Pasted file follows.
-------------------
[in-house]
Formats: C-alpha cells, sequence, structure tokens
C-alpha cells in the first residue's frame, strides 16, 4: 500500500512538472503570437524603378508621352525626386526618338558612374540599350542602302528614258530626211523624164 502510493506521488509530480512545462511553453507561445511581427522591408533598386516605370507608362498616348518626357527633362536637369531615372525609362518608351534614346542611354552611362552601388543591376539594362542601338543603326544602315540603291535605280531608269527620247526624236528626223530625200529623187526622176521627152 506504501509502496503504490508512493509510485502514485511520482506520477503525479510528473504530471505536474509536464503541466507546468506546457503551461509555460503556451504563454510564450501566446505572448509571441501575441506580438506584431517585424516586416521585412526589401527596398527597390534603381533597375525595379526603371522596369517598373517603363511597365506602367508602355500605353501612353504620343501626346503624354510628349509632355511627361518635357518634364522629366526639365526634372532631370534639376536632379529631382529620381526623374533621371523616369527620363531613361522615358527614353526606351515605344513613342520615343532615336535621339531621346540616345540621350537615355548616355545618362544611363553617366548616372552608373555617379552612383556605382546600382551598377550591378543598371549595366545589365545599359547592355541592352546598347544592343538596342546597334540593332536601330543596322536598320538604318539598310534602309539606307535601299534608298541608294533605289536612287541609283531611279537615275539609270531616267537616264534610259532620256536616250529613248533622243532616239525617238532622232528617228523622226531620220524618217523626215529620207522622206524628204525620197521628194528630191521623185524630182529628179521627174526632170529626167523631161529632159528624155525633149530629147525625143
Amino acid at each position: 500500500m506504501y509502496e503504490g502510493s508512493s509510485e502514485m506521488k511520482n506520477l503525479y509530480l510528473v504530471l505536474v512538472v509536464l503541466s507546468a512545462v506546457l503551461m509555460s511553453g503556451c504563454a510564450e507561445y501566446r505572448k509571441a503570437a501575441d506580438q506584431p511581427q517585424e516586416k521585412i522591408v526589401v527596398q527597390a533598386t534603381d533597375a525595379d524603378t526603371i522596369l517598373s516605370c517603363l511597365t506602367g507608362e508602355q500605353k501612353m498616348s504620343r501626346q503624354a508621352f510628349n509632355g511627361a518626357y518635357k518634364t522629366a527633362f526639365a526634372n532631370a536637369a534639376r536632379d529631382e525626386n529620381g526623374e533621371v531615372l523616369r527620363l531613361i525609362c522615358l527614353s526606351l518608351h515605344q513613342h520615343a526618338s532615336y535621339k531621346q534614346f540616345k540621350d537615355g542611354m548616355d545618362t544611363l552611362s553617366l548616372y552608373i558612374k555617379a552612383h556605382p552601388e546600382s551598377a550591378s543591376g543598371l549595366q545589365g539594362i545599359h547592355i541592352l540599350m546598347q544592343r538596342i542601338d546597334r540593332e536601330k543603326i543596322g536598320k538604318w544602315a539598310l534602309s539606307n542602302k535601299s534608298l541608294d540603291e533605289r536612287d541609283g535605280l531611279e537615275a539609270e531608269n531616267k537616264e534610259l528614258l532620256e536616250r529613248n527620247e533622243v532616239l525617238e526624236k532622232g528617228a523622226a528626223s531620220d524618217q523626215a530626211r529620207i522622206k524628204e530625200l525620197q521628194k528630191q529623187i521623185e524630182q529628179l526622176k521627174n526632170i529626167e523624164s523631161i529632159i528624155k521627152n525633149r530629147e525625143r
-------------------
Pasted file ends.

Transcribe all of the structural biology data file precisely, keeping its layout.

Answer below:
[in-house]
Formats: C-alpha cells, sequence, structure tokens
C-alpha cells in the first residue's frame, strides 16, 4: 500500500512538472503570437524603378508621352525626386526618338558612374540599350542602302528614258530626211523624164 502510493506521488509530480512545462511553453507561445511581427522591408533598386516605370507608362498616348518626357527633362536637369531615372525609362518608351534614346542611354552611362552601388543591376539594362542601338543603326544602315540603291535605280531608269527620247526624236528626223530625200529623187526622176521627152 506504501509502496503504490508512493509510485502514485511520482506520477503525479510528473504530471505536474509536464503541466507546468506546457503551461509555460503556451504563454510564450501566446505572448509571441501575441506580438506584431517585424516586416521585412526589401527596398527597390534603381533597375525595379526603371522596369517598373517603363511597365506602367508602355500605353501612353504620343501626346503624354510628349509632355511627361518635357518634364522629366526639365526634372532631370534639376536632379529631382529620381526623374533621371523616369527620363531613361522615358527614353526606351515605344513613342520615343532615336535621339531621346540616345540621350537615355548616355545618362544611363553617366548616372552608373555617379552612383556605382546600382551598377550591378543598371549595366545589365545599359547592355541592352546598347544592343538596342546597334540593332536601330543596322536598320538604318539598310534602309539606307535601299534608298541608294533605289536612287541609283531611279537615275539609270531616267537616264534610259532620256536616250529613248533622243532616239525617238532622232528617228523622226531620220524618217523626215529620207522622206524628204525620197521628194528630191521623185524630182529628179521627174526632170529626167523631161529632159528624155525633149530629147525625143
Amino acid at each position: 500500500m506504501y509502496e503504490g502510493s508512493s509510485e502514485m506521488k511520482n506520477l503525479y509530480l510528473v504530471l505536474v512538472v509536464l503541466s507546468a512545462v506546457l503551461m509555460s511553453g503556451c504563454a510564450e507561445y501566446r505572448k509571441a503570437a501575441d506580438q506584431p511581427q517585424e516586416k521585412i522591408v526589401v527596398q527597390a533598386t534603381d533597375a525595379d524603378t526603371i522596369l517598373s516605370c517603363l511597365t506602367g507608362e508602355q500605353k501612353m498616348s504620343r501626346q503624354a508621352f510628349n509632355g511627361a518626357y518635357k518634364t522629366a527633362f526639365a526634372n532631370a536637369a534639376r536632379d529631382e525626386n529620381g526623374e533621371v531615372l523616369r527620363l531613361i525609362c522615358l527614353s526606351l518608351h515605344q513613342h520615343a526618338s532615336y535621339k531621346q534614346f540616345k540621350d537615355g542611354m548616355d545618362t544611363l552611362s553617366l548616372y552608373i558612374k555617379a552612383h556605382p552601388e546600382s551598377a550591378s543591376g543598371l549595366q545589365g539594362i545599359h547592355i541592352l540599350m546598347q544592343r538596342i542601338d546597334r540593332e536601330k543603326i543596322g536598320k538604318w544602315a539598310l534602309s539606307n542602302k535601299s534608298l541608294d540603291e533605289r536612287d541609283g535605280l531611279e537615275a539609270e531608269n531616267k537616264e534610259l528614258l532620256e536616250r529613248n527620247e533622243v532616239l525617238e526624236k532622232g528617228a523622226a528626223s531620220d524618217q523626215a530626211r529620207i522622206k524628204e530625200l525620197q521628194k528630191q529623187i521623185e524630182q529628179l526622176k521627174n526632170i529626167e523624164s523631161i529632159i528624155k521627152n525633149r530629147e525625143r